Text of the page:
The resulting film isfirst rather thick and in reflected light has a gray color tone. Then, due tosurface tension it becomes thinner with time, and due to the interference oflight gets a bright, constantly changing iridescent color. At this point, thefilm has a thickness of 100-600 nm. Finally, it appears first some black spots,and then it all becomes “black” figure. This occurs due to theclosing of two lipid monolayers into one extended bilayer, which, due to itssmall thickness practically lost its reflectivity to visible light (Fig.
1). Fig. 1(Top) A preparation of biological membranes is treated with an organicsolvent, such as a mixture of chloroform and methanol (3:1), which selectivelysolubilizes the phospholipids and cholesterol. Proteins andcarbohydrates remain in an insoluble residue. The solvent is removed by evaporation.(Bottom left) If the lipids are mechanically dispersed in water, theyspontaneously form a liposome, shown in cross-section, with an internalaqueous compartment.
(Bottom right) A planar bilayer, also shownin cross-section, can form over a small hole in a partition separating twoaqueous phases; such bilayers are often termed”black lipid membranes” because of their appearance. (Lodish H. etal. 2000)That makes it is easy to use to study properties ofmembrane channels, components of active and passive membrane transport etc.
With this model it is easy to create concentration gradient between two sidesof membrane a measuring of electrical parameters allows to control processes ontransmembrane level.The very good similarity to native membrane representsby unilamelar liposomes. The name “liposome” consists of Greek words lipo – fat and soma – body. Liposomes are small (20 – 100 nm) spherical vesicles,which have a bilayer lipid membrane, usually lower size range, more rarelyvariable in sizes (Fig. 2). Liposomes were proposed by Bangham (1963).
Theywere discovered occasionally during testing electron microscope by addingnegative stain to dry phospholipids and named the structures”liposomes” after the lysosome, which had been studying by thislaboratory. Liposomes are different from micelles as they have an internalhydrophilic water phase and literally copy the lipid barrier of the livingcell. This model has a unique advantage among other mentioned that it ispossible to study individual biomolecules in their interaction with lipidmembrane. Fig. 2 (A) An electron micrograph of unfixed,unstained phospholipid vesicles (liposomes) in water.
The bilayer structure ofthe vesicles is readily apparent. (B) A drawing of a small spherical liposomeseen in cross-section. (Alberts et al.
1994)Liposomes are widely used when it is necessary toinvestigate enzyme catalyzed reaction taken place on the surface of membrane ordirectly in the membrane when the substrate of the reaction incorporated inlipid bilayer. An example of such application can be lipoxygenase oxidation ofpolyunsaturated fatty acids. This reaction is a first step of biosynthesis ofleukotrienes and prostaglandins – very important signaling molecules involvedin signal transmitting on the cell level.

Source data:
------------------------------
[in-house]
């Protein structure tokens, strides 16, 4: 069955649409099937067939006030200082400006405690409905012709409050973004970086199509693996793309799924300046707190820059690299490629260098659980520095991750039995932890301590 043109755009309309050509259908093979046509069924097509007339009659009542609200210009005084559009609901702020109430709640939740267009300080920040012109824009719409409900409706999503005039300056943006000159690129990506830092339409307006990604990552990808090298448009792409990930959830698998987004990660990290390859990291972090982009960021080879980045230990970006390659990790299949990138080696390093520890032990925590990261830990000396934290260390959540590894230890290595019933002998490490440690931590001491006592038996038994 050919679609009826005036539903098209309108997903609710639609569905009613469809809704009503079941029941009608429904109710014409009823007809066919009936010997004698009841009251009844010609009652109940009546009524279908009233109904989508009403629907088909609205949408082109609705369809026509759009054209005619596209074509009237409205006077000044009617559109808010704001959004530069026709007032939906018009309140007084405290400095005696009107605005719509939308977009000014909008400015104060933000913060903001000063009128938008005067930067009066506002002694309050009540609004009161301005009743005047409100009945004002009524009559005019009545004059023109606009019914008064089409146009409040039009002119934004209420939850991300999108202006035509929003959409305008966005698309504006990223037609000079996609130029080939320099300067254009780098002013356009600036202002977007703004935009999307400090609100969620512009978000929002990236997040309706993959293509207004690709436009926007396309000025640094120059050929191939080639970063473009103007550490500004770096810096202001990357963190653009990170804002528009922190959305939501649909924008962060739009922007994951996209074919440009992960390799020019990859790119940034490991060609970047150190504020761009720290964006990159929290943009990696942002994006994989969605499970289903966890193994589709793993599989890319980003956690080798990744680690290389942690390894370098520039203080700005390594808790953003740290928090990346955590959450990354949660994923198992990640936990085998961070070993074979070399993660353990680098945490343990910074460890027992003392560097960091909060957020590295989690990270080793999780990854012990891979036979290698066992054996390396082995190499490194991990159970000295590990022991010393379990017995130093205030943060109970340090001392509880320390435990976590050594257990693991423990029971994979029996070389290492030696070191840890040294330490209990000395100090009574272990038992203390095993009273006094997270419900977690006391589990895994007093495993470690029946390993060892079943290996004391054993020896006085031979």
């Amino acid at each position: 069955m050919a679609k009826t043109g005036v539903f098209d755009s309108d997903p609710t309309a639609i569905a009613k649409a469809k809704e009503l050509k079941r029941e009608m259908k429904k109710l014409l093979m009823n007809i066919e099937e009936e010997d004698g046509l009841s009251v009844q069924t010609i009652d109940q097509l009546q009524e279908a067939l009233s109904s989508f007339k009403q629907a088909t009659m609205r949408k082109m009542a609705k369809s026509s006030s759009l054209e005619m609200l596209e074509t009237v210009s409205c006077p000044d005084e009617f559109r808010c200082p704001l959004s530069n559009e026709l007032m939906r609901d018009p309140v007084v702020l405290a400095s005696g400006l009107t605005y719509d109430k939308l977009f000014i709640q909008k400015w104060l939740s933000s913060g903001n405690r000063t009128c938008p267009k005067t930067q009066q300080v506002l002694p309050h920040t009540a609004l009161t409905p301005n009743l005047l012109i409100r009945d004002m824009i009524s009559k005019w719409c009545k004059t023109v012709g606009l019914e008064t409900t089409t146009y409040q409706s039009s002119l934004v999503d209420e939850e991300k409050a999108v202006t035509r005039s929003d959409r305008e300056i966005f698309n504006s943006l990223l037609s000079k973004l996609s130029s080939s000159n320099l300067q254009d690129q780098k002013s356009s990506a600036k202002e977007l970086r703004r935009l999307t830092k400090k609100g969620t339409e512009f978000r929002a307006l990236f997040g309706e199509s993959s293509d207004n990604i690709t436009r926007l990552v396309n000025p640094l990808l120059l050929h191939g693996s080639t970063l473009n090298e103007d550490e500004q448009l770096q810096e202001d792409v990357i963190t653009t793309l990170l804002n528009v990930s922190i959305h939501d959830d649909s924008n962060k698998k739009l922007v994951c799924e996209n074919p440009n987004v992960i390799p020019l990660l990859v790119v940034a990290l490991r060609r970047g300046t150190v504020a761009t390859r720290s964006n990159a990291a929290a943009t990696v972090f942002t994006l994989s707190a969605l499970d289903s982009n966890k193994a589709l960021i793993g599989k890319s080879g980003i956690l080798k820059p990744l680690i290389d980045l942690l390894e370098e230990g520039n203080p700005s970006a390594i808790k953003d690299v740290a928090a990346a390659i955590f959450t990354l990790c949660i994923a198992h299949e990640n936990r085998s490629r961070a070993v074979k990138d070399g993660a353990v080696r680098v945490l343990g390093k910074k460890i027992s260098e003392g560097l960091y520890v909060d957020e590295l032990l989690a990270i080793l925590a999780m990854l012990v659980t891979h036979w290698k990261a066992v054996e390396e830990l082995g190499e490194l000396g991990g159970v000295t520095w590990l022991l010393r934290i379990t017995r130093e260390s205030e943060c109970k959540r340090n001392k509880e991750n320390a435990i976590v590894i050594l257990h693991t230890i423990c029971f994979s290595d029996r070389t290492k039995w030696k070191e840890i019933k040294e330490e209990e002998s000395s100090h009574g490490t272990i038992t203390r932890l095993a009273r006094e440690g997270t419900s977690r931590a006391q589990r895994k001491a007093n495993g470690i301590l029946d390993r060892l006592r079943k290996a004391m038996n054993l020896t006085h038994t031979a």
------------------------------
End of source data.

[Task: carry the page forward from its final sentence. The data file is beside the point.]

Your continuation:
The substrate – linoleic, linolenic,arachidonic acids) are incorporated in lipid bilayer in a form of ester inphospholipids. On the liposome model it is possible to investigate the wholecascade of leukotrienes/prostaglandins biosynthesis combine phospholipase A2,lipoxygenases and cyclooxygenases enzymes in one model system. Group ofscientists from Ukraine (Butovich et al) has started their studies in 1999-2001.They also proposed a “solid liposome” model – model system similar to liposomebut with silica particle in the core area. To prepare this model fumed silicaparticles of about 100 nm in diameter were chemically modified byoctadecylsilane grout to obtain hydrophobic monolayer of similar to fatty acidshydrophobic tales.
Then hydrophobic particles were coated with phospholipids ina way similar to liposome formation. Finally, the obtained model had similar totypical liposome pseudo bilayer, but the model represents very high stability,unlike liposomes. This model was easy to use for study lipid-lipid and lipidprotein interactions as well as enzyme kinetic study, biosynthesis etc.Nowadays, scientists made huge progress in syntheticbiology, by managing to build life-like models of particles, which demonstrate thecharacteristics of living cells. Cell modeling has now come to the crucial pointwhere the next step might be synthesis the artificial cell. However, individually recreated features of lifemay not be compatible together in current shape (Forlin et al, 2012). A greatdeal of research and work has to be done on our way to their integration intomore sufficient form.